Cast: Lee Williams, Lillete Dubey, Kulbhushan Kharbanda, Anjali Patil
Director: Prashant Nair
The strength of independent filmmaking lies in its ability of deviating from the set patterns determined by dominant market forces. Director Prashant Nair’s ‘Delhi in a Day’ is a fresh take on India’s mystical spirituality and class structure.
Director Prashant Nair's 'Delhi in a Day' is a new take on India's mystical spirituality and class structure.
The basic story line of the film can remind you of ‘Rang De Basanti’ or ‘Patang’ but there are not many things similar to these films in ‘Delhi in a Day’, apart from a foreigner who, like several others, is overwhelmed by the oriental brand of philosophy. Jasper (Lee Williams) is a young Englishman who wants to explore the country of snake-charmers and vermillion wearing women (he uses the word ‘real India’), and thus decides to stay at Mukund Bhatia’s (Kulbhushan Kharbanda) house. Mukund needs to oblige Jasper due to his business needs, besides he is a wealthy man who likes to show-off. Mukund’s wife Kalpana (Lillete Dubey) is a highly social and sharp tongued lady and her prime duty is to cover up her husband’s absurd Punjabi antics. Retired grandfather (Victor Banerjee) occupies a small space in the villa.
There are two children in the mansion (the nouveau-riche family lives in a huge house) as well, but they do nothing apart from looking disinterested. The major chunk of the population inside the house is formed by the servants. Raghu (Vidya Bhushan) is an old family loyal while Udai (Dinesh Yadav) and Chottu (Arun Mallick) look after the kitchen. Rohini (Anjali Patil) takes care of cleanliness and two South Indian drivers maintain Mercedes and other vehicles that the family owns. In short, a small army has been deployed to run the house smoothly.
The twist in the tale comes when Jasper discovers that his entire saving has been stolen.
The length of the film doesn’t allow the feeling of ‘being inside a flashy family’ to sink in naturally, it seems forced. The servants mocking Kalpana in the initial sequence appears plastic but somehow Lillete Dubey saves the scene by underplaying the reactions. She hasn’t done anything extraordinary but she has done it effortlessly. Dubey hasn’t copied her ‘Monsoon Wedding’ act despite doing a similar role. She looks more mature and at ease with fellow actors, subtle emotional transitions take place on her face during the climax.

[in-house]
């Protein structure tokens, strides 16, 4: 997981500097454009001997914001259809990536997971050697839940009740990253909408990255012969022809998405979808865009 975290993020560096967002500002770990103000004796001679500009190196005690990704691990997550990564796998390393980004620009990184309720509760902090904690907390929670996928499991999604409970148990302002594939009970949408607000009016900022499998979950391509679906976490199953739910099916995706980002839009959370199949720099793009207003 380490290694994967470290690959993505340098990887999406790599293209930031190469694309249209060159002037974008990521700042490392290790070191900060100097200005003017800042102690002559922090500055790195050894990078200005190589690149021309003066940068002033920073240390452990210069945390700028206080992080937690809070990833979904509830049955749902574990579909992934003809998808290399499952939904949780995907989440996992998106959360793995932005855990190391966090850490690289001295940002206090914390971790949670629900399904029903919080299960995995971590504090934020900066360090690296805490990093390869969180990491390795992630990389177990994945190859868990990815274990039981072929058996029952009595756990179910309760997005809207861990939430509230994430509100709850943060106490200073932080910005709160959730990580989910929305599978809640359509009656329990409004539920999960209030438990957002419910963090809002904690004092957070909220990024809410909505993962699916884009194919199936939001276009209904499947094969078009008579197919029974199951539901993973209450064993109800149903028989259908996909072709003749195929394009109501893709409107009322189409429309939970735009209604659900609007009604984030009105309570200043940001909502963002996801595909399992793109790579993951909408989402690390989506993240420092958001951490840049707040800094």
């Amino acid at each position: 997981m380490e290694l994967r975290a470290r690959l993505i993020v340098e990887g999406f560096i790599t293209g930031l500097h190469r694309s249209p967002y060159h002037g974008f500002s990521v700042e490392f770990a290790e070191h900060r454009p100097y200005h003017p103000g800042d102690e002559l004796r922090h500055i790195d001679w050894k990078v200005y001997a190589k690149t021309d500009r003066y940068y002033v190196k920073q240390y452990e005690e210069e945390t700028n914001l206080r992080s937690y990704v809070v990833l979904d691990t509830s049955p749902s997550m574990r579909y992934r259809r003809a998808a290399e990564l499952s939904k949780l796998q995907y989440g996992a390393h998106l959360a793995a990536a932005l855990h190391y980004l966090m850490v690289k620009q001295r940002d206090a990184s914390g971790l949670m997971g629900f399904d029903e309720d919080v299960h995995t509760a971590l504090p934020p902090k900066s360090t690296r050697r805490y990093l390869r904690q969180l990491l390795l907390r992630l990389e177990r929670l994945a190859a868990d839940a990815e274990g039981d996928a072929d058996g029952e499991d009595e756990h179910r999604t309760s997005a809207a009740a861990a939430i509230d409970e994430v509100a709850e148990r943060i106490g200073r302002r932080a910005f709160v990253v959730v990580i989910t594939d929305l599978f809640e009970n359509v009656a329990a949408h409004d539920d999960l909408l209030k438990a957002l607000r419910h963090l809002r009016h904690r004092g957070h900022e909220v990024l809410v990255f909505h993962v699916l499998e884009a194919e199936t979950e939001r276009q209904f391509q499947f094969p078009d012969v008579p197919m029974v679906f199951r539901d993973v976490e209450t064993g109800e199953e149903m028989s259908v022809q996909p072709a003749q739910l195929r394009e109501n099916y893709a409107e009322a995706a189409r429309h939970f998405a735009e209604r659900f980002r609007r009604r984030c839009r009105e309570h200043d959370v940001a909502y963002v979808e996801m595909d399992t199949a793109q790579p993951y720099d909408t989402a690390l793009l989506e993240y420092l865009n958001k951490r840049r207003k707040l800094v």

Kulbhushan Kharbanda excels in the scenes where he is required to portray the absurdities of a Punjabi family but he hasn’t got much chance to showcase his range due to unidirectional nature of his character.
Dinesh Yadav has done justice to his role of a sulking cook but Arun Mallick fails to carry the ‘bechara’ expression for long. He is good in comic scenes but expressing fear is not his cup of tea.
The script lacks coherence at times. For example, the scene where Rohini goes to a local don for some money. The entire sequence has been shot with a certain kind of gloominess but the characters never talk about it again. It restricts the tempo from rising above a certain level. There is another scene where Jasper tries to console Rohini and she runs away, it’s understandable that the storyteller is just chronicling the proceedings of a day but on screen characters get established by simple gestures too.
Actually too many things happen simultaneously in the story which enhances the chaos quotient. The script would have been more uncomplicated if Prashant Nair could have cut on some characters and their screen space. The tent guys, the son and one driver don’t contribute anything substantial to the story.
Not using a loud background score pays well for the film, it gives authenticity to the basic premise. Camera work is average but editing has been done with imagination.
The second best thing about the film is director’s strict no to spoon feeding. ‘Delhi in a Day’ leaves you wondering about the class struggle and different permutations and combinations to find a proper finish to a story which is driven by random characters.
The best thing is Anjali Patil. She has displayed all the moods in ‘Delhi in a Day’. Her eyes and movements are more expressive than a mirror. Patil gives the film a new dimension; half of the illusions in ‘Delhi In A Day’ are her creations. I am calling them illusions because Patil’s each gesture leads to a different meaning. Don’t get surprised if her first encounter with Jasper in the film finds a place in the syllabus of acting schools after some years.
Overall, ‘Delhi in a Day’ is a simple film which is not made with a preoccupied mind. It largely remains sweet but conveys the point strongly. It deserves 3 out of 5.
Rating: 3 out of 5.
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